The Power of the Holy Spirit
By J.C. Ryle
There is hope in the Gospel for any man, so long as he lives. There is infinite willingness in Christ to pardon sin. There is infinite power in the Holy Spirit to change hearts.
There are many diseases of the body which are incurable. The cleverest doctors cannot heal them. But, thank God! there are no incurable diseases of soul. All manner and quantity of sins can be washed away by Christ. The hardest and most wicked of hearts can be changed.
Reader, I say again, while there is life there is hope. The oldest, the vilest, the worst of sinners may be saved. Only let him come to Christ, confess his sin, and cry to Him for pardon,—only let him cast his soul on Christ, and he shall be cured. The Holy Spirit shall be sent down on his heart, according to Christ's promise, and he shall be changed by His Almighty power into a new creature.
I never despair of any one becoming a decided Christian, whatever he may have been in days gone by. I know how great the change is from death to life; I know the mountains of division that seem to stand between some men and heaven; I know the hardness, the prejudices, the desperate sinfulness of the natural heart; but I remember that God the Father made the glorious world out of nothing. I remember the voice of the Lord Jesus could reach Lazarus when four days dead, and recall him even from the grave; I remember the amazing victories the Spirit of God has won in every nation under heaven; I remember all this, and feel that I never need despair. Yes! those very persons who now seem most utterly dead in sins, may yet be raised to a new being, and walk before God in newness of life.
Why should it not be so? the Holy Spirit is a mighty, merciful, and loving Spirit. He turns away from no man because of his vileness. He passes by no one because his sins are black and scarlet.
There was nothing in the Corinthians that He should come down and quicken them. Paul reports of them that they were "fornicators, idolaters, adulterers, effeminate, thieves, covetous, drunkards, revilers, extortioners." "Such," he says, "were some of you." Yet even them the Spirit made alive. "Ye are washed," he writes, "ye are sanctified, ye are justified in the name of the Lord Jesus, and by the Spirit of our God" (1 Cor. vi. 9-11).
There was nothing in the Colossians that He should visit their hearts. Paul tells us that they walked in "fornication, uncleanliness, inordinate affection, evil concupiscence, and covetousness, which is idolatry." Yet them also the Spirit quickened. He made them "put off the old man with his deeds, and put on the new man, which is renewed in knowledge after the image of Him that created him" (Col. iii. 5-10).
There was nothing in Mary Magdalene that the Spirit should make her soul alive. Once she had been possessed with seven devils; time was, if report be true, she had been a woman proverbial for vileness and iniquity: yet even her the Spirit made a new creature,—separated her from her sins, —brought her to Christ,—made her last at the cross, and first at the tomb.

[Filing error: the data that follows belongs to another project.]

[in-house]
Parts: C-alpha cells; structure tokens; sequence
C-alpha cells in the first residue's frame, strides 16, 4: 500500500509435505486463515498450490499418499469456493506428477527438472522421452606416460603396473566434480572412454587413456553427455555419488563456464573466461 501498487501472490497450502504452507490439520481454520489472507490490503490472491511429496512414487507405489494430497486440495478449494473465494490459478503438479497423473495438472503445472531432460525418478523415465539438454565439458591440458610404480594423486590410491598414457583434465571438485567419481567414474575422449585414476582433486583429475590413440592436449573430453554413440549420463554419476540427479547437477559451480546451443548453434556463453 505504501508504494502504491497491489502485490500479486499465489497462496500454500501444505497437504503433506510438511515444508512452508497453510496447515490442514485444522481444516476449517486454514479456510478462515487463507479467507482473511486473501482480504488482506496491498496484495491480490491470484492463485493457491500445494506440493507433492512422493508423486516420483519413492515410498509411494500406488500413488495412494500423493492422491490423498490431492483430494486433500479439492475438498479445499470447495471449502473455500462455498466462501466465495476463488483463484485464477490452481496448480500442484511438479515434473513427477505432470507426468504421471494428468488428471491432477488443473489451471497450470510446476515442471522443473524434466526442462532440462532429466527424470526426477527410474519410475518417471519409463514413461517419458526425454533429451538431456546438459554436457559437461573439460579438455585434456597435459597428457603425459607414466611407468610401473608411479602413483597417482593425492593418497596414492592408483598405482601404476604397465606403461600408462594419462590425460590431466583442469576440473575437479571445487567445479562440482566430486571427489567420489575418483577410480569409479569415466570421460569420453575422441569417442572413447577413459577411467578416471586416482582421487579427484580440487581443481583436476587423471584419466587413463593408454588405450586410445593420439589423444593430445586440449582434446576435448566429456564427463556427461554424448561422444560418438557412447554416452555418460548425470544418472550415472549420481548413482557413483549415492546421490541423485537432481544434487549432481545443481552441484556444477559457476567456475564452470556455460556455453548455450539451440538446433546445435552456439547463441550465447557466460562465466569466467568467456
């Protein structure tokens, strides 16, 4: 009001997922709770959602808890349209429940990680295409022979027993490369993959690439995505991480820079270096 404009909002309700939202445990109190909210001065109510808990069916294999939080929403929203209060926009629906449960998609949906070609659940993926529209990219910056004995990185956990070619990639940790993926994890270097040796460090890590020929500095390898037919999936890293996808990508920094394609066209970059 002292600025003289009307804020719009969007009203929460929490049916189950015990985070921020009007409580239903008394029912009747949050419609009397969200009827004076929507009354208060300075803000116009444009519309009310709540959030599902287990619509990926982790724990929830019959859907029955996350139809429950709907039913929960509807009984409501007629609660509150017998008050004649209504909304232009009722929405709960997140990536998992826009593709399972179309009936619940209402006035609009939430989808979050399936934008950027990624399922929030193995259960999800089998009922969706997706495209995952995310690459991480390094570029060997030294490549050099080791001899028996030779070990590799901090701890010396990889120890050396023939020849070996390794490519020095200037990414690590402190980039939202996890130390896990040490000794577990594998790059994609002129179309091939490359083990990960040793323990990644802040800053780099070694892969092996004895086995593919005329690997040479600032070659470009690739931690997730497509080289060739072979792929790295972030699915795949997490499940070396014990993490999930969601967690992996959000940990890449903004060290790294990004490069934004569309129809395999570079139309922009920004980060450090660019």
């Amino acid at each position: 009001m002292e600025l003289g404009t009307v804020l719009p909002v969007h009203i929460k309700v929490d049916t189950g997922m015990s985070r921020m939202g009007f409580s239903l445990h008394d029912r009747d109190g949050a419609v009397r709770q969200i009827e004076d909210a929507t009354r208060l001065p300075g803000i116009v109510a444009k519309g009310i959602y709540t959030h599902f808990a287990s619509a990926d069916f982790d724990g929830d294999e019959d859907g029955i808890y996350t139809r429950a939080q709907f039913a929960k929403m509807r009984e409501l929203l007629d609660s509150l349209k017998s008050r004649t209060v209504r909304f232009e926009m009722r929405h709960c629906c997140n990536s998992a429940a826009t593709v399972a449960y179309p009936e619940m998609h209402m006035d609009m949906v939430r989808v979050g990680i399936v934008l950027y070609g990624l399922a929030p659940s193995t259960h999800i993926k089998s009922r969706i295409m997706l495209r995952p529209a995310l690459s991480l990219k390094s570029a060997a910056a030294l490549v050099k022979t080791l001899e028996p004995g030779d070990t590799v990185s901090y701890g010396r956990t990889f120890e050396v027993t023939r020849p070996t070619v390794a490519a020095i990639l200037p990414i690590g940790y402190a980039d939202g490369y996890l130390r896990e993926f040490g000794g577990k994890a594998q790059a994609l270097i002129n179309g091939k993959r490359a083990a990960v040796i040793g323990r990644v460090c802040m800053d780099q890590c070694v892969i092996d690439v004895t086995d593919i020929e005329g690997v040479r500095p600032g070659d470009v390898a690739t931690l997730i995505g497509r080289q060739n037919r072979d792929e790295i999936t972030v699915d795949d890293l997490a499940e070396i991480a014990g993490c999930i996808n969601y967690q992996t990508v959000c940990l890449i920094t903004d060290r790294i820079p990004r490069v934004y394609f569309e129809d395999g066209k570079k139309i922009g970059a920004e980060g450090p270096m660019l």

Never, never will the Spirit turn away from a soul because of its corruption. He never has done so;—He never will. It is His glory that He has purified the minds of the most impure, and made them temples for His own abode. He may yet take the worst of those who read this tract and make him a vessel of grace.
Why indeed should it not be so? The Spirit is an Almighty Spirit. He can change the stony heart into a heart of flesh; He can break the strongest bad habits like tow before the fire; He can make the most difficult things seem easy, and the mightiest objections melt away like snow in spring; He can cut the bars of brass, and throw the gates of prejudice wide open; He can fill up every valley, and make every rough place smooth. He has done it often, and He can do it again,
The Spirit can take a Jew,—the bitterest enemy of Christianity, the fiercest persecutor of true believers, the strongest stickler for Pharisaical notions, the most prejudiced opposer of Gospel doctrine,—and turn that man into an earnest preacher of the very faith he once destroyed. He has done it already.—He did it with the Apostle Paul.
The Spirit can take a Roman Catholic monk, brought up in the midst of Romish superstition,—trained from his infancy to believe false doctrine, and obey the Pope, —steeped to the eyes in error,—and make that man the clearest upholders of justification by faith the world ever saw; He has done so already.—He did it with Martin Luther.
The Spirit can take an English tinker, without learning, patronage, or money,—a man at one time notorious for nothing so much as blasphemy and swearing,—and make that man write a religious book, which shall stand unrivalled and unequalled in its way by any since the time of the Apostles. He has done so already—He did it with John Bunyan, the author of "Pilgrim's Progress."